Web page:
VEG-ADAPT (Adapting mediterranean vegetable crops to climate change-induced multiple stress) is an international research project approved under the PRIMA - IS call 2018 and launched 1 October 2019.
VEG-ADAPT is supported by National Funding Agencies of the 8 participating countries (France, Germany, Greece, Italy, Jordan, Morocco. Spain, Turkey).
Steady increase of CO2 concentration in the world atmosphere has been recorded since the 1980s and this has gone hand-in-hand with major changes in climate, which are now severely affecting Mediterranean agriculture, threatening food security and putting at risk the economic sustainability of both small family and industrial farms .
Climate change causes and worsens environmental stresses such as drought, heat, and salinity, which are strictly interconnected lower the amount of water available for crops. In the Mediterranean area, increased temperatures are being recorded, together with a general decrease and discontinuity in rainfall. Long hot and dry periods are posing severe limits to non-irrigated crops and, in the case of irrigated vegetable crops, water resources may become insufficient to successfully grow commercial élite varieties. A further problem induced by climate change is a higher risk of salt stress, brought upon by reduced irrigation and rainfall and heat-driven evaporation, which may force farmers to use low-quality salty water for irrigation.
Vegetable crops in the Mediterranean are increasingly exposed to climate change-induced, single and multiple stresses, in particular drought, heat, and salinity. Improving plant resilience to stress in correctly planned crop management systems is key to achieve crop adaptation to climate-change-induced stress.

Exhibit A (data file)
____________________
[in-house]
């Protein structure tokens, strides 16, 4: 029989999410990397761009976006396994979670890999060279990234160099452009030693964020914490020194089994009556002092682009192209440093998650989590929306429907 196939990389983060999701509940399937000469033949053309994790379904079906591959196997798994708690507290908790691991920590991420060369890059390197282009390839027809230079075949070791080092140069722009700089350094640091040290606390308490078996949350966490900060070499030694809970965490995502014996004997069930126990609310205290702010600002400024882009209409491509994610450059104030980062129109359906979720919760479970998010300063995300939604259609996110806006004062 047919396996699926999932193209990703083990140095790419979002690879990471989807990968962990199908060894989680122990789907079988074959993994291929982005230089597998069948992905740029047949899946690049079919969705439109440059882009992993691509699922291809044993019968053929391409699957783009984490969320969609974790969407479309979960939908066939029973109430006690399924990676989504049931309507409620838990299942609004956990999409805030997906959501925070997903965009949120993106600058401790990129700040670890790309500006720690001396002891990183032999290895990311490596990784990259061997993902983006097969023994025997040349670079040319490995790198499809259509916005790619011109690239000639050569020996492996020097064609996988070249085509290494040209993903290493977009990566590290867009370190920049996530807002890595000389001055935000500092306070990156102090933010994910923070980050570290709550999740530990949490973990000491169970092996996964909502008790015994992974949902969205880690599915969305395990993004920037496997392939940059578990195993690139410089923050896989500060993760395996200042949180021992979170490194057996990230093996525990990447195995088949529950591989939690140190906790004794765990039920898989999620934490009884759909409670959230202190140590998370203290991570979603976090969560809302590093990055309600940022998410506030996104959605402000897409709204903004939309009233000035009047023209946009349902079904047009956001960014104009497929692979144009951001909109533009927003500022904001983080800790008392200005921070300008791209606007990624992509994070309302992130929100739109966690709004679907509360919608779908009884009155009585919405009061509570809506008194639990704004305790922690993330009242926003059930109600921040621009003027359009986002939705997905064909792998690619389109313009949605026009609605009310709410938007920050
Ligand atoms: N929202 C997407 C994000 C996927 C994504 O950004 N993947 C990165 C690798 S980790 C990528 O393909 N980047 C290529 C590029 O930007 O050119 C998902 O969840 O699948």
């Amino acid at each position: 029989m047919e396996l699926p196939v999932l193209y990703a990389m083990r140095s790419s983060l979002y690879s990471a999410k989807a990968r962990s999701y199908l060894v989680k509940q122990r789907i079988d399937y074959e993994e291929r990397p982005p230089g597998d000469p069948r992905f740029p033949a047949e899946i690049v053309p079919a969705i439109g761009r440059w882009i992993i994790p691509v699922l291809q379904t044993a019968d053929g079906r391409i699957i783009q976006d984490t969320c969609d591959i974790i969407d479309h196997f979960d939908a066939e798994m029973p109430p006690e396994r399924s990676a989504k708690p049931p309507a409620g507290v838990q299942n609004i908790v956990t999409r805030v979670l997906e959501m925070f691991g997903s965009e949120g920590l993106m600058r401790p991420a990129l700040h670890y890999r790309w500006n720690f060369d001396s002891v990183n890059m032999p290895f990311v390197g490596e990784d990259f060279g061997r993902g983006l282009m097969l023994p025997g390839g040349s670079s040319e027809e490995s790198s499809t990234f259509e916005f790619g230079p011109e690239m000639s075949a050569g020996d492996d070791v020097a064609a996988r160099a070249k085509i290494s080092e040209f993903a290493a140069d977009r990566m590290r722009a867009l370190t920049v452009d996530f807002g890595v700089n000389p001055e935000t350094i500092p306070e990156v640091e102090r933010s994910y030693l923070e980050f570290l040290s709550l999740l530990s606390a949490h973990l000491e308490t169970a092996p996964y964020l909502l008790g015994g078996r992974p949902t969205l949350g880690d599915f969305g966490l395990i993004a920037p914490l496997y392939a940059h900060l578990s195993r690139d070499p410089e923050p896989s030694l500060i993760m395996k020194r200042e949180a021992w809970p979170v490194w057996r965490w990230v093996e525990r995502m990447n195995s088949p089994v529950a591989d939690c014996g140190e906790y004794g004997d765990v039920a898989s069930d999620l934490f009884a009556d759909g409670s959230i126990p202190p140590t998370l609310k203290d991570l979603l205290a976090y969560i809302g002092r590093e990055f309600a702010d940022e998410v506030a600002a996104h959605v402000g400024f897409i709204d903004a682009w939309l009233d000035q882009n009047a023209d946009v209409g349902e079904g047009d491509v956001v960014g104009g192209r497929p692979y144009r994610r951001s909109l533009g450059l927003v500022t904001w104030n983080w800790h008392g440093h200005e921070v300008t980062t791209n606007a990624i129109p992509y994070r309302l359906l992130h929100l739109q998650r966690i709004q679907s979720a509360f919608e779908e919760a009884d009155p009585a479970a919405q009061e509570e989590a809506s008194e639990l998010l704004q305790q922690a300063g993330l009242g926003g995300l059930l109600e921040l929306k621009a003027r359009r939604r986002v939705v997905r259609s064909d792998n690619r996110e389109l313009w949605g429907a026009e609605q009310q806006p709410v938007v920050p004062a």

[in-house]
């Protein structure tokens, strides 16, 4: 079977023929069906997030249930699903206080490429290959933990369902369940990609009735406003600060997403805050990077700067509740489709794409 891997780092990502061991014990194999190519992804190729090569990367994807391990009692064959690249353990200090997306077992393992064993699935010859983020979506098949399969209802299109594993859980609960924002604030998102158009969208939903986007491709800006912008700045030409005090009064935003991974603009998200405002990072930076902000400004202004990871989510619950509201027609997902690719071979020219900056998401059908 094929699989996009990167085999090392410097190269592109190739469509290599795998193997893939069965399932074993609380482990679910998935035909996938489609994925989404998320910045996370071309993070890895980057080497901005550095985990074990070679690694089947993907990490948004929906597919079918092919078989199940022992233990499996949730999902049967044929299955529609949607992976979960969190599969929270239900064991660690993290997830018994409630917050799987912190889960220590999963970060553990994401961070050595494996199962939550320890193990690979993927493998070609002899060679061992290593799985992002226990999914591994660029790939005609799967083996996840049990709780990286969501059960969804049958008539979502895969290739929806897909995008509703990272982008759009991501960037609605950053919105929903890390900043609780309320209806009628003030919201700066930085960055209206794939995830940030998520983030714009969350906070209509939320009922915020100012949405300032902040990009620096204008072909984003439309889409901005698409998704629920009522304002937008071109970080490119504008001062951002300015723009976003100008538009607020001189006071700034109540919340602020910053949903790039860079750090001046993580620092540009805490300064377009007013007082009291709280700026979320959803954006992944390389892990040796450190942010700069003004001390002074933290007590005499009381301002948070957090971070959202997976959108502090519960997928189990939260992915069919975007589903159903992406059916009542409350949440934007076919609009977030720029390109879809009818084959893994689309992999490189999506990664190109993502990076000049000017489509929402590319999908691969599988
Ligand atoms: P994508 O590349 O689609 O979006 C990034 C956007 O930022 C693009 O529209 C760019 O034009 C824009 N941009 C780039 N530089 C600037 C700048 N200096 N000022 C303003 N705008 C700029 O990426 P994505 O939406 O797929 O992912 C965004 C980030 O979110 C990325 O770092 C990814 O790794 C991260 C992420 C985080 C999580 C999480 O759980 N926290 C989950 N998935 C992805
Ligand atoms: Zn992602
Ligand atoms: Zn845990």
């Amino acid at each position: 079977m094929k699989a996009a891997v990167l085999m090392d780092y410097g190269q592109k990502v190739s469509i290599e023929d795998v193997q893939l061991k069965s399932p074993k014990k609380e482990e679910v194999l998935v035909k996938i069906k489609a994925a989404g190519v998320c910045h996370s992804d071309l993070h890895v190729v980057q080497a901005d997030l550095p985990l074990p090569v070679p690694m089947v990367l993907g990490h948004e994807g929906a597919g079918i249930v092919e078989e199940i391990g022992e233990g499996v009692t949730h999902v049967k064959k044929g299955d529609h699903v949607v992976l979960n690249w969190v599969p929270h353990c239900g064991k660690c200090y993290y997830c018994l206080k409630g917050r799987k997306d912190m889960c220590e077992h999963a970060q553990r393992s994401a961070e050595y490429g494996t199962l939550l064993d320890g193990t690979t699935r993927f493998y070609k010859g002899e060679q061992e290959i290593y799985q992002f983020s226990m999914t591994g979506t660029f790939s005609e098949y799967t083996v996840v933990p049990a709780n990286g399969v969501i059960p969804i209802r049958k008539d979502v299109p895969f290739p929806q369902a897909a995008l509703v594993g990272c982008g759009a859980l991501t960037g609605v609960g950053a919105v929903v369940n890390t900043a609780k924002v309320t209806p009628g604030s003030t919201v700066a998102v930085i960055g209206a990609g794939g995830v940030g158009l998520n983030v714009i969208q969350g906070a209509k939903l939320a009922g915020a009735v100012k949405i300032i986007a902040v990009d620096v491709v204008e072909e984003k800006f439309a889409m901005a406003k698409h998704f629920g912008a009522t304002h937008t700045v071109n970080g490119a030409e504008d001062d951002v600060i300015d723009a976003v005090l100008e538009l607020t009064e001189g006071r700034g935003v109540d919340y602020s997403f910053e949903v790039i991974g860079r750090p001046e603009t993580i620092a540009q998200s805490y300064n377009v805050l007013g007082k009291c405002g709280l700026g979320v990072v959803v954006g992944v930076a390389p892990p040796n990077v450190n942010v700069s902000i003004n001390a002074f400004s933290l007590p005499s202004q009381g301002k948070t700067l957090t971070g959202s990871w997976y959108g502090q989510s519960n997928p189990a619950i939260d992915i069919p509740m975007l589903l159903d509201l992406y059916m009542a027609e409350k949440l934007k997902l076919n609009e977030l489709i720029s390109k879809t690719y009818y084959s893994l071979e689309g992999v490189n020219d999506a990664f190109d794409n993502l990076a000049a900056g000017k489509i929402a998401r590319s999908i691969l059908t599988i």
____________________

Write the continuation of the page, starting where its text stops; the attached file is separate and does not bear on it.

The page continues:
Tomato, pepper, and melon are major fruit vegetable crops in the Mediterranean. Collectively, these crops are the major providers of fruit to the Mediterranean countries, with a total yield reaching 45 million tonnes in 2016. These vegetables have carotenoid- rich fruit, significantly contributing to the dietary uptake of antioxidants in the Mediterranean population, and their consumption is estimated to 40 kg per capita and year collectively.
The environmentally sustainable and cost-effective tangible outputs of the project will be:
New genotypes of tomato, pepper and melon adapted to climate change efficient in using limited resources/productive in Mediterranean area
Crop management practices suitable for local varieties
The uptake of these results will be enabled through demonstration in Mediterranean farms, and will contribute to mitigation of risks posed by climate-change to food security, health, and social well-being in the Mediterranean basin and beyond
- to characterize genetic and physiological traits providing tolerance and resilience to drought, heat, and salinity;
- to adapt crop management systems to tolerant/resilient varieties;
- to profile and/o develop new stress-adapted genotypes by exploiting local genetic diversity as well as novel genotypes and hybrids.
2 milion euros
36 months (October 2019-September 2022)
University of Torino (Department of Agricultural, Forest and Food Sciences DISAFA; Department of Management; Research Center for Women's and Gender Studies CIRSDe)
Leibniz Institute of Vegetable and Ornamental Crops;
University of Balearic Islands;
Instituto Nacional de Investigacion y Tecnologia Agraria y Alimentaria;
Agricultural University of Athens;
Agricultural Cooperative Notos;
The National Agricultural Research Center;
Institut National de la Recherche Agronomique;
Menemen Chamber of Agriculture;
Institut National de la Récherche Agronomique - Génétique et Amélioration des Fruits et Légumes.